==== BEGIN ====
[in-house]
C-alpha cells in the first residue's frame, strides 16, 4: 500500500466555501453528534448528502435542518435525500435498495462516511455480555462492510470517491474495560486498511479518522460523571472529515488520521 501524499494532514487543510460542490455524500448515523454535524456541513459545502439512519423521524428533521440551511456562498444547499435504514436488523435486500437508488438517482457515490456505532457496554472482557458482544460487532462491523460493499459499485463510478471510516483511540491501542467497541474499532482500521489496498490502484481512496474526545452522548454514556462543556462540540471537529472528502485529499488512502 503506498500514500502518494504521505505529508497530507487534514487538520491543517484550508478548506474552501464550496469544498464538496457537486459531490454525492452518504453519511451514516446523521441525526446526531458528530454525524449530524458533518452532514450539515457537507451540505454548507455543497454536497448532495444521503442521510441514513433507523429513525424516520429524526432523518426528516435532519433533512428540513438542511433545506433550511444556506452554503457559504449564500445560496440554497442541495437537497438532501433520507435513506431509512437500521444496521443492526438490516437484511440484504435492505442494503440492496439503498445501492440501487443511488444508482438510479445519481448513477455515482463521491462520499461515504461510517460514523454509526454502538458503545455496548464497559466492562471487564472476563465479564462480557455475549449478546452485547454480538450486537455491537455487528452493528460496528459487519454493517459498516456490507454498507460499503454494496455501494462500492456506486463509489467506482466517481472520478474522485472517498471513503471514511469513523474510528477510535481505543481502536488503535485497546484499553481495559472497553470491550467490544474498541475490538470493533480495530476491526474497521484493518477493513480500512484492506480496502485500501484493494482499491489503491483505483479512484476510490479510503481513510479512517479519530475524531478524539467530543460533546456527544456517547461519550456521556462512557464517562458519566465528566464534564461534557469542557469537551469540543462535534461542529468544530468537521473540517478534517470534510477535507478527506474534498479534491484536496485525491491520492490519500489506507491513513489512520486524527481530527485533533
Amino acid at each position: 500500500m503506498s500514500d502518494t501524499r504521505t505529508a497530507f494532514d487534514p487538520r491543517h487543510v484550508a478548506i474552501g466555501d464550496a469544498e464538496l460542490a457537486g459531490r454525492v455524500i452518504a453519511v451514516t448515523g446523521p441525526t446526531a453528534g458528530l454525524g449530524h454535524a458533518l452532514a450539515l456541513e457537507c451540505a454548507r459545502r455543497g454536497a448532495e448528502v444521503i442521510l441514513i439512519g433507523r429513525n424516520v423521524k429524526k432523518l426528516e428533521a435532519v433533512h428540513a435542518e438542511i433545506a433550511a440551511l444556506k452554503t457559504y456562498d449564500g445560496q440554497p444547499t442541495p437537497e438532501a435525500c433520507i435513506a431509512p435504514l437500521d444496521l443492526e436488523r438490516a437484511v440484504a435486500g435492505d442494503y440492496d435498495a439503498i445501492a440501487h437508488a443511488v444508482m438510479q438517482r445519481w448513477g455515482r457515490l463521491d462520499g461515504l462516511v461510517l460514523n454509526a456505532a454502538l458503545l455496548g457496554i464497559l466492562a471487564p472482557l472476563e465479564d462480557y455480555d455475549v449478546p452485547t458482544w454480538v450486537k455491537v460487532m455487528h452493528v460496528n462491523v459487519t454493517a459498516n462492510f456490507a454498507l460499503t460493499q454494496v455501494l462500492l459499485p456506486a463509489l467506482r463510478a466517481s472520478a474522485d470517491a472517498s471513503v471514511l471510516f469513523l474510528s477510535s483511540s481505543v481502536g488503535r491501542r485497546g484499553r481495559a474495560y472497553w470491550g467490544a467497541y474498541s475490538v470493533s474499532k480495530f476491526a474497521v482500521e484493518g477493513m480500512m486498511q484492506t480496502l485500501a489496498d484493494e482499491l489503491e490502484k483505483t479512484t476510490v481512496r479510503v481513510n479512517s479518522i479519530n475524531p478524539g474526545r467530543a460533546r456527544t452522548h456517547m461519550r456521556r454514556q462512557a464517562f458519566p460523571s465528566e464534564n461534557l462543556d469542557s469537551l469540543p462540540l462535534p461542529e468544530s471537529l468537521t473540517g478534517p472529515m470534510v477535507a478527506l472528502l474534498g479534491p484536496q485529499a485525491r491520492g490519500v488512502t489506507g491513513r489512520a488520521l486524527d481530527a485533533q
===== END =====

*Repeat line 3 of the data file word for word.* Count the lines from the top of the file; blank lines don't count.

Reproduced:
Amino acid at each position: 500500500m503506498s500514500d502518494t501524499r504521505t505529508a497530507f494532514d487534514p487538520r491543517h487543510v484550508a478548506i474552501g466555501d464550496a469544498e464538496l460542490a457537486g459531490r454525492v455524500i452518504a453519511v451514516t448515523g446523521p441525526t446526531a453528534g458528530l454525524g449530524h454535524a458533518l452532514a450539515l456541513e457537507c451540505a454548507r459545502r455543497g454536497a448532495e448528502v444521503i442521510l441514513i439512519g433507523r429513525n424516520v423521524k429524526k432523518l426528516e428533521a435532519v433533512h428540513a435542518e438542511i433545506a433550511a440551511l444556506k452554503t457559504y456562498d449564500g445560496q440554497p444547499t442541495p437537497e438532501a435525500c433520507i435513506a431509512p435504514l437500521d444496521l443492526e436488523r438490516a437484511v440484504a435486500g435492505d442494503y440492496d435498495a439503498i445501492a440501487h437508488a443511488v444508482m438510479q438517482r445519481w448513477g455515482r457515490l463521491d462520499g461515504l462516511v461510517l460514523n454509526a456505532a454502538l458503545l455496548g457496554i464497559l466492562a471487564p472482557l472476563e465479564d462480557y455480555d455475549v449478546p452485547t458482544w454480538v450486537k455491537v460487532m455487528h452493528v460496528n462491523v459487519t454493517a459498516n462492510f456490507a454498507l460499503t460493499q454494496v455501494l462500492l459499485p456506486a463509489l467506482r463510478a466517481s472520478a474522485d470517491a472517498s471513503v471514511l471510516f469513523l474510528s477510535s483511540s481505543v481502536g488503535r491501542r485497546g484499553r481495559a474495560y472497553w470491550g467490544a467497541y474498541s475490538v470493533s474499532k480495530f476491526a474497521v482500521e484493518g477493513m480500512m486498511q484492506t480496502l485500501a489496498d484493494e482499491l489503491e490502484k483505483t479512484t476510490v481512496r479510503v481513510n479512517s479518522i479519530n475524531p478524539g474526545r467530543a460533546r456527544t452522548h456517547m461519550r456521556r454514556q462512557a464517562f458519566p460523571s465528566e464534564n461534557l462543556d469542557s469537551l469540543p462540540l462535534p461542529e468544530s471537529l468537521t473540517g478534517p472529515m470534510v477535507a478527506l472528502l474534498g479534491p484536496q485529499a485525491r491520492g490519500v488512502t489506507g491513513r489512520a488520521l486524527d481530527a485533533q